“On this day in 2004, the Millau Viaduct, which broke a number of world records for bridge height, was formally dedicated. Traversing the Tarn valley in France, the bridge was designed by the British architect Norman Foster and French structural engineer Michel Virogeux. At the highest point, one of the bridge’s seven pylons reaches an astonishing 343 metres–even higher than the Eiffel Tower.
The Millau Viaduct, considered a masterpiece of both design and structure, is foremost a bridge of purpose. It connects a primary artery along the route between Paris and Barcelona in southern France. Before its construction, traffic was prone to clog, especially during summer holiday time, as it winded through smaller roads around the town of Millau. The strategically placed 2.5 kilometre-long bridge would allow drivers, now numbering an estimated 10,000 per day, to bypass the twisting roads and smoothly soar across the picturesque valley.
Construction of the bridge began in October 2001 and cost upwards of 400 million euros when completed. It is comprised of seven pylons topped by masts supported by 154 steel cables, or stays. The deck is 2,460 metres long–making it the longest cable-stayed bridge in the world then–and weighs approximately 36,000 tonnes. When completed, the bridge broke a number of structural world records, including the highest pylons at 245 metres, the highest bridge tower (pylon and mast included) at 343 metres, and the highest road bridge deck at 270 metres.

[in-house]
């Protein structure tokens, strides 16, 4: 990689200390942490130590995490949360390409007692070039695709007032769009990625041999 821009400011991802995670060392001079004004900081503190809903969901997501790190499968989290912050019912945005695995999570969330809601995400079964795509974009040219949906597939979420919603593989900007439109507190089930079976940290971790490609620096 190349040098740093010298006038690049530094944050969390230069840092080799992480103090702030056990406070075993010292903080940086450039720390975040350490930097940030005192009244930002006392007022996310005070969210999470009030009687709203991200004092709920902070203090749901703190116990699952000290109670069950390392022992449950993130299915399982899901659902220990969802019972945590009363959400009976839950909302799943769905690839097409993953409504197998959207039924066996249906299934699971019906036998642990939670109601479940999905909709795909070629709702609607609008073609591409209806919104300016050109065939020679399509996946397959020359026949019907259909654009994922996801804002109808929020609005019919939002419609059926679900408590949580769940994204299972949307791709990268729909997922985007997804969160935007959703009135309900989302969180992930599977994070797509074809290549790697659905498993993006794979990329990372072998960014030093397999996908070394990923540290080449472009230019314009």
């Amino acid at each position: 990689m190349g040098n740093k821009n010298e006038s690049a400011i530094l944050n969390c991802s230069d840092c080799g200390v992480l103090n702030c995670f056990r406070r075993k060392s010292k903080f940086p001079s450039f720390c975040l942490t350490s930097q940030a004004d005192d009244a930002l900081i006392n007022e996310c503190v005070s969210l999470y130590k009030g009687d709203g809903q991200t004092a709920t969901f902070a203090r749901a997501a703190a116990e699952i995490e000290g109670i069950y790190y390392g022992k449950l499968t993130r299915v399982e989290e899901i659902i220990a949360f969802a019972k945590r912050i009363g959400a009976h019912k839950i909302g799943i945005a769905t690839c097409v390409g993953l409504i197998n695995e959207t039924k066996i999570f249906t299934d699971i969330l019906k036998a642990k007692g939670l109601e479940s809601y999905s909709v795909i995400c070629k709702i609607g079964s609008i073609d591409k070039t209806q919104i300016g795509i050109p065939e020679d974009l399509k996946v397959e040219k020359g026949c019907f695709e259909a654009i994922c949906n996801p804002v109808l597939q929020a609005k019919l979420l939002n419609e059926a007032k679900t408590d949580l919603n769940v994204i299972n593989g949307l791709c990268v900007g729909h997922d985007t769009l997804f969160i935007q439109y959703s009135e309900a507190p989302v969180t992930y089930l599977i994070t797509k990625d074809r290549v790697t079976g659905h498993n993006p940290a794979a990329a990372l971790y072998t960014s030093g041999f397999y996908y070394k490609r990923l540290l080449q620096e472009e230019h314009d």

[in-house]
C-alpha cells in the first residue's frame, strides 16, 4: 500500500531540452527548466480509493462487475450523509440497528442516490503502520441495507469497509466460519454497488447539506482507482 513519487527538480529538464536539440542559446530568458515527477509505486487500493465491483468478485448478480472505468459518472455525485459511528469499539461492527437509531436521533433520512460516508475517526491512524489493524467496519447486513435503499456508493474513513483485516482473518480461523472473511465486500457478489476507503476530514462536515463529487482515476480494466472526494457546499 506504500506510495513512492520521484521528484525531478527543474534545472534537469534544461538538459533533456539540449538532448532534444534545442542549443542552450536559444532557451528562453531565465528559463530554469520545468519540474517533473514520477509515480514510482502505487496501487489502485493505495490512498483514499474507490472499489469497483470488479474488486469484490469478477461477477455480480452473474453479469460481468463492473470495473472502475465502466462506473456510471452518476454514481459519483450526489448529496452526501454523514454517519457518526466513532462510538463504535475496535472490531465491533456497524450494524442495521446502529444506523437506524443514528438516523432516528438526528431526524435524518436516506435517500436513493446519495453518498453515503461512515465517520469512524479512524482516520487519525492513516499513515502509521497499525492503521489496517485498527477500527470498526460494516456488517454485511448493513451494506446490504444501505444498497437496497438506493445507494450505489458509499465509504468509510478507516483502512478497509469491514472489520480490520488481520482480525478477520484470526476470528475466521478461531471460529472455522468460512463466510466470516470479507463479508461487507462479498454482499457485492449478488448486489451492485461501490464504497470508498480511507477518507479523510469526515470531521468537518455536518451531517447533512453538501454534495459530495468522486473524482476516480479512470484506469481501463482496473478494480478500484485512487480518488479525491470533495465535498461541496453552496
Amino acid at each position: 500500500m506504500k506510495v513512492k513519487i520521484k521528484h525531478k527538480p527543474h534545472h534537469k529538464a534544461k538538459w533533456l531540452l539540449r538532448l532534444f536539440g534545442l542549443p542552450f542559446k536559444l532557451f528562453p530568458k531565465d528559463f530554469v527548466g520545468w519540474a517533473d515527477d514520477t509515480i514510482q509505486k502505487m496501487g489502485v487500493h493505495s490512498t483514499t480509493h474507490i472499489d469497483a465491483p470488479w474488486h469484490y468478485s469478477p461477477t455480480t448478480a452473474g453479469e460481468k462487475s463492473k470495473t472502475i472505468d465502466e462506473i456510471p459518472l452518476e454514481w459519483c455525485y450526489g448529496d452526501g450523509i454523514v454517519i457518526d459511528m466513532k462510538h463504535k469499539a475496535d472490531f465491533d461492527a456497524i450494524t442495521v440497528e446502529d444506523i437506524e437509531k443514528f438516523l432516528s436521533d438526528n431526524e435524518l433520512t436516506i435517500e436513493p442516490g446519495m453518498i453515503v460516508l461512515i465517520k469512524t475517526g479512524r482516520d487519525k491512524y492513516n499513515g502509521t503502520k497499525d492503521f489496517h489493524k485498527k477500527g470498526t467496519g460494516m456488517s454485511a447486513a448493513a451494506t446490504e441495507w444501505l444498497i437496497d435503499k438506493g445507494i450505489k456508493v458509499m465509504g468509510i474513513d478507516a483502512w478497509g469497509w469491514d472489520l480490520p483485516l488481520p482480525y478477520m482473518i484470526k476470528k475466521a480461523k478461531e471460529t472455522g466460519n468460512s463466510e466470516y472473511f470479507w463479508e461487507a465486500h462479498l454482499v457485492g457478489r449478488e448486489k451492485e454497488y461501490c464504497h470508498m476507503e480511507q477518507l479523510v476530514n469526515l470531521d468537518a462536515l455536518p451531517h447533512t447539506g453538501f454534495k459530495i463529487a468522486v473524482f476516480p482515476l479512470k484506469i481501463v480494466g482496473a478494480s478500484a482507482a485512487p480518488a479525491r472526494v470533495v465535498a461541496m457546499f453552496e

Other enormous cable-stayed bridges include China’s Sutong Bridge with a height of 306 metres, Japan’s Akashi-Kaikyo Bridge at 298.3 metres, the Stonecutters Bridge, also in China, with a height of 298 metres, Denmark’s Great Belt East Bridge at 254 metres, and the US’s Golden Gate Bridge at 227.4 metres. A pair of bridges due for completion in 2012 in Mexico and Russia will stretch the records even further.
Like these other mammoth bridges, the Millau Viaduct has captured our collective imagination. Its singular beauty and complimentary design has drawn thousands of tourists to Millau and its environs. In 2006 the International Association of Bridge and Structural Engineers recognised it with an Outstanding Structure Award, noting its exceptional elegance and innovative construction.”
Credit: © Cro Magnon / Alamy
Caption: At the time of its dedication, the Millau Viaduct broke a number of world records for bridge height.